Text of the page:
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Michael Splinter ’72, MS’74

As a 40-year veteran of the semiconductor industry, Splinter has honed a leadership strategy that blends engineering and business with a heavy dose of social responsibility.

April 01, 2014
Michael Splinter

Michael Splinter has been involved in making more computer chips than almost anyone else in the world. His career came of age alongside an industry that has grown from a handful of startups into a global economic behemoth now worth more than $1 trillion.

“I’ve had a ringside seat to some of the really great inventions that helped enable some of the biggest fundamental business [and] social changes of our time,” he says.

Splinter’s first ringside seat to the semiconductor industry was at the UW, where he studied electrical engineering. Wisconsin was home to one of the first integrated-circuit fabrication labs in the country, and during his graduate work, he developed a passion for creating smaller, better transistors — the devices at the foundation of the computer revolution.

Splinter knew from an early age that he wanted to become an engineer. The son of an “electronics junkie,” he says his parents and childhood in Horicon, Wisconsin, fostered his sense of curiosity and willingness to take risks. It was this entrepreneurial spirit that led him to move to Silicon Valley and join Rockwell International after graduating from the UW.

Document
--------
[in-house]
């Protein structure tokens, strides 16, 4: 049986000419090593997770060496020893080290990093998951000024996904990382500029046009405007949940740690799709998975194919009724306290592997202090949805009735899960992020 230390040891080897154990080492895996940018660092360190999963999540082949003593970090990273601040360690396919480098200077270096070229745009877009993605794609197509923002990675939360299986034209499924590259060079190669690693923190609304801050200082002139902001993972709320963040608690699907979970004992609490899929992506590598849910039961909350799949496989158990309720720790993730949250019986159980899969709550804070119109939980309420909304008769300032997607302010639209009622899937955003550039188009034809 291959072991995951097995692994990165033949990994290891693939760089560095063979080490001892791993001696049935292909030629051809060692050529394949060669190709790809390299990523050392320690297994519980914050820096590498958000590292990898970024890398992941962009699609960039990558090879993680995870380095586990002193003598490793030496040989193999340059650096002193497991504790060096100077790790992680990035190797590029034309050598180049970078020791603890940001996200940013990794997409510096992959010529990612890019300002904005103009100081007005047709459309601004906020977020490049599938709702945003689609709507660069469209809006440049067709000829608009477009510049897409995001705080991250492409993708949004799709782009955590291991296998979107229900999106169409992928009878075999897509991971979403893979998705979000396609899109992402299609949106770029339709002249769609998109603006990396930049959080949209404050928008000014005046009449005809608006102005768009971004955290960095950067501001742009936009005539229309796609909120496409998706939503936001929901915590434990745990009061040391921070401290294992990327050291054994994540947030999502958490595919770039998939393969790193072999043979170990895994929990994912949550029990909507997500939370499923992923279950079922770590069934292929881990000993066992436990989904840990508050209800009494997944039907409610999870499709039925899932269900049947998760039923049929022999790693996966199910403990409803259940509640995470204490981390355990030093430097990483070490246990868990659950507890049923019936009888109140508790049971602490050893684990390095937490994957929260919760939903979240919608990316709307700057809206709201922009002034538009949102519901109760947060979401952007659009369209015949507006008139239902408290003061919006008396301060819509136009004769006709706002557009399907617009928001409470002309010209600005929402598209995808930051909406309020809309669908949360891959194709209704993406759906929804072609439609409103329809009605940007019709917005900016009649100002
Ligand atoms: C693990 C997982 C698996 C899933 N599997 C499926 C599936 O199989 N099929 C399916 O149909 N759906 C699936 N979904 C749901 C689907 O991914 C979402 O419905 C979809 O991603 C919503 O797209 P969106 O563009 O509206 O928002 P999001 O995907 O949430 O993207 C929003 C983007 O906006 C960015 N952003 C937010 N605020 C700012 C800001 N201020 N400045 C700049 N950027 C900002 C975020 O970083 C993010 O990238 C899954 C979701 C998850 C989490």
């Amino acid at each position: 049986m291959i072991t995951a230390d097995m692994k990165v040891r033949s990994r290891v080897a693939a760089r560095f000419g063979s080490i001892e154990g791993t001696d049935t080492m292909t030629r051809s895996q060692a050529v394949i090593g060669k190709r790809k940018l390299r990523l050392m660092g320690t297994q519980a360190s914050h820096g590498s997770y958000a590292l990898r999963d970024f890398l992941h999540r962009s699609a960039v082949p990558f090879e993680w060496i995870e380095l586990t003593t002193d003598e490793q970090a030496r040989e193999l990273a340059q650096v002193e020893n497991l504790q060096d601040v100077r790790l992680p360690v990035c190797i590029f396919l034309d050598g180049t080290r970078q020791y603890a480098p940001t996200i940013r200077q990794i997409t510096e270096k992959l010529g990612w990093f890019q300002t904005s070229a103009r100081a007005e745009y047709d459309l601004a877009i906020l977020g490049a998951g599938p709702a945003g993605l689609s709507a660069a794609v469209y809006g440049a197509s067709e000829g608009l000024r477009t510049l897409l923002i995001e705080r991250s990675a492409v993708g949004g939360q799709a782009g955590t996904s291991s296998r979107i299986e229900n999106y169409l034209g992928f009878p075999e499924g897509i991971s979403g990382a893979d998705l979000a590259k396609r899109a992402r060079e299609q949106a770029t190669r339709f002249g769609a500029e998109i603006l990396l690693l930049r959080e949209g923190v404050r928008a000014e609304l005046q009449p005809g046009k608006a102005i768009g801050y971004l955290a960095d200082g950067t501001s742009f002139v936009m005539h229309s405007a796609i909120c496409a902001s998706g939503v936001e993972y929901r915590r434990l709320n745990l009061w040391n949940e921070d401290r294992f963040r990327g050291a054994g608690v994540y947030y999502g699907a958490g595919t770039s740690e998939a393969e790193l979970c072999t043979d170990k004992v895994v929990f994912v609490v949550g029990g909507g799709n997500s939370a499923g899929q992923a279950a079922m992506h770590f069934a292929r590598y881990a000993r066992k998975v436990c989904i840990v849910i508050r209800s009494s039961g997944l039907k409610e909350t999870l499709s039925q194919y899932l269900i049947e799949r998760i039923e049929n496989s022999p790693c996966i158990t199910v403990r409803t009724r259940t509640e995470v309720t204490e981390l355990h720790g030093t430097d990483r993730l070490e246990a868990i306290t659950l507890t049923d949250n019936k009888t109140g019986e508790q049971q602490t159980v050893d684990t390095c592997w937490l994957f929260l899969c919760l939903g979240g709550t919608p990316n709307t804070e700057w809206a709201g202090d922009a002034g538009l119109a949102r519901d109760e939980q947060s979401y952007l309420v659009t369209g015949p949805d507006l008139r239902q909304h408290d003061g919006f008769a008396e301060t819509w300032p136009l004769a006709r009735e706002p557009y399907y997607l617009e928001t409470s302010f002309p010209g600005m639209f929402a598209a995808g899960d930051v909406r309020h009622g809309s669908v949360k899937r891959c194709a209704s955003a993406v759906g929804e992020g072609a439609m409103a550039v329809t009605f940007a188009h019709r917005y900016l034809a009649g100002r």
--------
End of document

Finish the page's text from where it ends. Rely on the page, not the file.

He spent a decade in the company’s electronics research center, and in his late twenties, Splinter found himself in the unlikely role of manager.

“Today, nobody would let a thirty-year-old be a factory manager, but it was a much smaller industry then,” he says. “Some people took a chance on me.”

That early leadership experience led him to gradually shift his career to management. He left Rockwell to spend twenty years at Intel, and, in 2003, he became the CEO of Applied Materials, a nanomanufacturing company that develops equipment, software, and services for semiconductor chips, as well as many other products.

At Applied Materials, Splinter drew national attention for establishing a company division dedicated to reducing fossil fuel use, primarily by generating a variety of products designed to reduce the cost-per-watt of solar energy. He now serves as the company’s chair of the board and is overseeing a merger with Tokyo Electron.

Splinter has never forgotten the early inspiration he drew from the UW. He remains connected as a member of the University of Wisconsin Foundation Board of Directors, and he has served on multiple UW engineering advisory boards.

“I grew up in a very small town, and without the education I received at Wisconsin, my life would have been completely different,” he says. “I want to see young people have the same opportunities I’ve had.”

- From On Wisconsin Magazine, Summer 2014

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